It is advisable at this stage (if there is more than one person who is invested in the company as a shareholder) to have a shareholders’ agreement in place. This will govern how the company is run and who is meant to do what, preventing costly disputes later down the line. It will also dictate what to do in the case of a deadlock between shareholders. You can bet your bottom dollar that Innocent founders Richard Reed, Adam Balon and Jon Wright had a shareholder agreement in place before selling more than 90% of their shares to Coca-Cola for £100 million. Prior to or in the course of implementing the agreement, you may also wish to consider amending the Articles of Association that ensure the terms of the shareholders’ agreement are reflected in the way directors run the company. This is a particular consideration when shareholders also act as directors.
You have to appoint at least one Director who has to ensure that the business is solvent at all times. There can be risks of being a director that you will need to consider.
Like a limited company, a limited liability partnership (LLP) is a separate legal entity in its own right. However, members of an LLP are taxed as self-employed individuals so the tax treatment of an LLP can be more beneficial than that of a limited company depending on the circumstances. It does, however, mean that a Partnership Agreement needs to be formed with another party and it will need a designated member who is responsible for making all the filings at Companies House. It is a legal requirement for there to be a partnership agreement which governs how this arrangement is run, which members of the partnership must stick to.
Guarding your ideas
At this point in time, you’re probably excitedly talking about your endeavour with anyone who will listen, which is great as it’s a fantastic way to soundboard ideas and sense-check your vision. Perhaps your product will be particularly innovative and break new culinary ground (all of which will be discussed and carefully planned for in your business plan of course) which you’re going to want to keep secret until you’re fully established. The best way to do this is normally getting people to sign a confidentiality agreement or ‘non-disclosure agreement’ (NDA)before you start talking. Bear in mind they’re not only relevant at this stage but can be used whenever you want to secure some protection for your idea or intentions as you grow. For example, much later down the line you might want to expand your brand into new product lines and need to recruit people and/or agencies to achieve this but do not want them to pass this information on. An NDA can a simple agreement to discuss a new idea, or can cover what will happen in a joint venture.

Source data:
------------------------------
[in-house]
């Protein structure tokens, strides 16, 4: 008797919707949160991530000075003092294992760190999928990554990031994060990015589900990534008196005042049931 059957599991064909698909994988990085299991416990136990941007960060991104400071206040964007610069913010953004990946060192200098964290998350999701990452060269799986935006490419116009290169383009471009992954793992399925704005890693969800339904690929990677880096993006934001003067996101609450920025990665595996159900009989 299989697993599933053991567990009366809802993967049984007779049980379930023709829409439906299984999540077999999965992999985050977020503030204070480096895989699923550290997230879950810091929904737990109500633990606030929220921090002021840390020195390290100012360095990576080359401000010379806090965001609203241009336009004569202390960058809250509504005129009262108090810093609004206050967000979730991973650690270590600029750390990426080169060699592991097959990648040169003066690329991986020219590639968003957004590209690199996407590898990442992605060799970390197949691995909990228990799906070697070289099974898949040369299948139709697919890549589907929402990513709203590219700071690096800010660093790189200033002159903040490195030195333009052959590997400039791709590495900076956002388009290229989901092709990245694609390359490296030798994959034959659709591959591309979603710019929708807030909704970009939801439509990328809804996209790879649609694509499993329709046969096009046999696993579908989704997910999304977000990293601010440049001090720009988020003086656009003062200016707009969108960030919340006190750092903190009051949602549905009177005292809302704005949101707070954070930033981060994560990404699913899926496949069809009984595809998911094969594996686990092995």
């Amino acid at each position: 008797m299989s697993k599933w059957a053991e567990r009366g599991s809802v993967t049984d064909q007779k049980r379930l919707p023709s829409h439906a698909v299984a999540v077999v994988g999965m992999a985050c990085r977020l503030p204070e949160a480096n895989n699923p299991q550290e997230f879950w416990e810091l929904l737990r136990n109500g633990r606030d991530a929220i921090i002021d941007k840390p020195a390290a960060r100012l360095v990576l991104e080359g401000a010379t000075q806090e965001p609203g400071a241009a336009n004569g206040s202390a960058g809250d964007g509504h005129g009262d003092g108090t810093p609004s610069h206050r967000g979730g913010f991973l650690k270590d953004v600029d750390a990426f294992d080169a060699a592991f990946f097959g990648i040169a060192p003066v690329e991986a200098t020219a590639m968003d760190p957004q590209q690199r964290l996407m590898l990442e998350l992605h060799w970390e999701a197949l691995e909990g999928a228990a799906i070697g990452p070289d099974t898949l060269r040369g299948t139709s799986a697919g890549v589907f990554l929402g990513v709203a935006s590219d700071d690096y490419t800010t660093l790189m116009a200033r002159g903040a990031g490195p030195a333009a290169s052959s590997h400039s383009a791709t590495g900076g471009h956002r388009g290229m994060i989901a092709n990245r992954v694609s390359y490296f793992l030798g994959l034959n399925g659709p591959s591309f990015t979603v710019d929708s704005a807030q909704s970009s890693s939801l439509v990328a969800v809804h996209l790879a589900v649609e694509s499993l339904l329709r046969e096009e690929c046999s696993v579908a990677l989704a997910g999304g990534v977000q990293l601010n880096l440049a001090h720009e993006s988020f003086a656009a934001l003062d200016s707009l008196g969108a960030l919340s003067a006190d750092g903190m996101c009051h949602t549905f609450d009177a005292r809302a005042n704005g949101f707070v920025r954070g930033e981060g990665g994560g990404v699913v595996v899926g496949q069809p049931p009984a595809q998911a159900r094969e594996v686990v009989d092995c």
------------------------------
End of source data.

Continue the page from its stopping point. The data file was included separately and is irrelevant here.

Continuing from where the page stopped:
You probably have an idea of what your food/drink product will be—the possibilities are endless. With some things happening faster than others, at some point you’re going to have to stop to do a ‘branding’ exercise if you want to be the product which is regularly added to shopping baskets. The list includes coming up with a product name, logo and general designs for the website plus any marketing ‘collateral’ you might have. This is a three-step process: 1) Coming up with the ideas 2) Executing and 3) Protecting them. This is what’s known as as your ‘IP’ (intellectual property) and although it’s not usually the first legal issue that comes to mind, it IS valuable and therefore worth safeguarding- remember, it’s your identity.
Naming your product
There are many different approaches here, and whilst this isn’t ‘a guide to branding and marketing’ we can certainly help you out with how to do it legally so you don’t run into any problems later down the line. On many occasions there have been products which have been designed and begun trading only to receive a letter of complaint from a company which is already trading under that name (or something very similar) claiming that they are confusing the market and they must cease using it (and sometimes even reimburse for damages with an IP infringement claim). It’s important to follow these simple steps to make sure:
- It’s not already registered with Companies House and it’s allowed to actually be used in the marketplace. You can check this using their Company WebCheck.
- It hasn’t been registered already as a trademark. You can check here using the Intellectual Property Office (IPO) ‘Search for a Trademark’ page.
- The website address/domain name is available. (Okay this is not specifically a ‘legal’ consideration and you can actually buy these off the domain’s owner, but that can be costly and you don’t need the hassle). Easily check here using 123-reg.
Do keep in mind, however, that you cannot trade mark certain things, so you might not be able to protect your brand entirely. Have a look at these brief guidelines on the government’s IP website before deciding on a name.
Logos and other design work